Plasma Jets May One Day Propel Aircraft
Plasma thrusters could help jet planes fly without fossil fuels
Jet planes may one day fly without fossil fuels by using plasma jets, new research from scientists in China suggests.
A variety of spacecraft, such as NASA’s Dawn space probe, generate plasma from gases such as xenon for propulsion. However, such thrusters exert only tiny propulsive forces, and so can find use only in outer space, in the absence of air friction.
Now researchers have created a prototype thruster capable of generating plasma jets with propulsive forces comparable to those from conventional jet engines, using only air and electricity.
“We could lift a steel ball weighing about 1 kilogram using only about 400 watts of microwave power,” says Jau Tang, a physicist at Wuhan University in China and senior author of a new study describing the work.
The scientists estimated the jet pressure from their device reached 2,400 newtons per square meter, comparable to that from a commercial airplane jet engine. “This result surprised me,” Tang says. “It means that if we could scale up the microwave power and the compressed air inlet stream to the standard of an actual jet engine, we could have the same strength of jet propulsion using only electricity and air but no fossil fuel.”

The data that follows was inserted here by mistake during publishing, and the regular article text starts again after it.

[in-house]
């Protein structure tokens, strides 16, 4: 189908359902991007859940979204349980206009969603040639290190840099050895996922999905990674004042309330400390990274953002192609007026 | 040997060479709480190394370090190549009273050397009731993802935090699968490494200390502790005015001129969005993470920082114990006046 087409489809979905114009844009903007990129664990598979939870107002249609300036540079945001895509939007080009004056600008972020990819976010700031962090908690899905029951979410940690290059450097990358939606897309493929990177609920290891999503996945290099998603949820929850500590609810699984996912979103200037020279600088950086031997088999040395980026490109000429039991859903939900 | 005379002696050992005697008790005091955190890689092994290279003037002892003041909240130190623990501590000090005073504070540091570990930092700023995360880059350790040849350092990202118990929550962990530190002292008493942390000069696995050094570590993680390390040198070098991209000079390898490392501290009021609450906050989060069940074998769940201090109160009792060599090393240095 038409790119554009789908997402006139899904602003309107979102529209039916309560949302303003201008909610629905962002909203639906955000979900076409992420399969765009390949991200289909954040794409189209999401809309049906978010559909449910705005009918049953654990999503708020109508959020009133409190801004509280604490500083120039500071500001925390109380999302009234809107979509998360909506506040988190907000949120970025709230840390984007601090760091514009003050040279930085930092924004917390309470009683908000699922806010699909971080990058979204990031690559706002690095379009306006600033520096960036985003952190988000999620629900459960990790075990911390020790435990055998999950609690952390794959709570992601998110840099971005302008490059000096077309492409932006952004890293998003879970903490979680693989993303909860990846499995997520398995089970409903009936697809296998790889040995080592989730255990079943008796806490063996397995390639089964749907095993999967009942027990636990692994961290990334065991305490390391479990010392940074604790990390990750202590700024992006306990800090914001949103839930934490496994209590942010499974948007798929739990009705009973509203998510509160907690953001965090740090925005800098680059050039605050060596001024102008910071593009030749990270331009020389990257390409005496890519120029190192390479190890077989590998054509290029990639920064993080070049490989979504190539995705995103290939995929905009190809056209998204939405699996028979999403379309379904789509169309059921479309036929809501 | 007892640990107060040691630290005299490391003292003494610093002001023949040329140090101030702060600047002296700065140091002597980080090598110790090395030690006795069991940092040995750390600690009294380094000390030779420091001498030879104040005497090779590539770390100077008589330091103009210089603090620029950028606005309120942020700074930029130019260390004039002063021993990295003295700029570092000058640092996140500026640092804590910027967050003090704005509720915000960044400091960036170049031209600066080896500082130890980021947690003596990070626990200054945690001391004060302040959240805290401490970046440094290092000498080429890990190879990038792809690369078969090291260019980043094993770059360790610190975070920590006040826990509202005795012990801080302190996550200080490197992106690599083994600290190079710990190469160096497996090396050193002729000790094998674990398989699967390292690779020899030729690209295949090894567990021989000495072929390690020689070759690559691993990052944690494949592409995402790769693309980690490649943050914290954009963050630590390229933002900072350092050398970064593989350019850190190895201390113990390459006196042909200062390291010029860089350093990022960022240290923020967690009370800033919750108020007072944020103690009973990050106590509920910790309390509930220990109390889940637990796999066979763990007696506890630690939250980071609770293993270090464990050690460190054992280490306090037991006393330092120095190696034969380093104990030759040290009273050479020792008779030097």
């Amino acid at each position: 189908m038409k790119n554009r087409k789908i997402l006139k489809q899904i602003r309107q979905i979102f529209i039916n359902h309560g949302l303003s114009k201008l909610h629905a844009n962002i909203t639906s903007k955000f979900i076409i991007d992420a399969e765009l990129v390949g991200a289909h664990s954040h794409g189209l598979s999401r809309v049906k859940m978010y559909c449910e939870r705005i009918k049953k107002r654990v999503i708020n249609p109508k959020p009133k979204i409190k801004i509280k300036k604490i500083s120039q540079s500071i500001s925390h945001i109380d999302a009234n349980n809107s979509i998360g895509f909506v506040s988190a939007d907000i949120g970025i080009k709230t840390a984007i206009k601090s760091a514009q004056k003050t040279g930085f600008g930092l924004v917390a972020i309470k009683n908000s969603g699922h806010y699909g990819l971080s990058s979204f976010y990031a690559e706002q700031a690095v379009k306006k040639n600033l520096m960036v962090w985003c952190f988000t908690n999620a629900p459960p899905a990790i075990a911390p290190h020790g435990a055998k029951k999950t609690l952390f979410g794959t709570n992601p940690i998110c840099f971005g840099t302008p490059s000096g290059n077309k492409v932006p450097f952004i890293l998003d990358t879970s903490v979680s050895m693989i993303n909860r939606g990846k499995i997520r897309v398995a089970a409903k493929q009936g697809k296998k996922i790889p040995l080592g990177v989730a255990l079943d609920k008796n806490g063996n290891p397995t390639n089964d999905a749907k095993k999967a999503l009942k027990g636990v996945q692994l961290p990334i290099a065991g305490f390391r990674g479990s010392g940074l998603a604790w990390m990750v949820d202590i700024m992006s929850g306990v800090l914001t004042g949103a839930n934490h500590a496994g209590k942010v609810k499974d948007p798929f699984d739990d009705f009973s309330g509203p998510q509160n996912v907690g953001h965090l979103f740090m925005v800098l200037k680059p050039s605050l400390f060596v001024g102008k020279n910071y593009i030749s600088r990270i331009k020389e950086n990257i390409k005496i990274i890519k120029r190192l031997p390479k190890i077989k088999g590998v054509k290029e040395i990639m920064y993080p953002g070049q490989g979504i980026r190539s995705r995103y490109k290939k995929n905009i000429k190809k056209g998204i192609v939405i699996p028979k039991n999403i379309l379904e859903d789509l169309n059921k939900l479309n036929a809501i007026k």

If air plasma jets ever become practical, they could reduce fossil fuel use and greenhouse gas emissions, the researchers say. According to the U.S. Environmental Protection Agency, aircraft contribute 12 percent of U.S. transportation emissions, and account for 3 percent of the nation’s total greenhouse gas production. Globally, aviation produced 2.4 percent of total carbon dioxide emissions in 2018.
“We are quite excited that only electricity and air are needed,” Tang says. “We do not need fossil fuels to power a jet engine.” [READ MORE]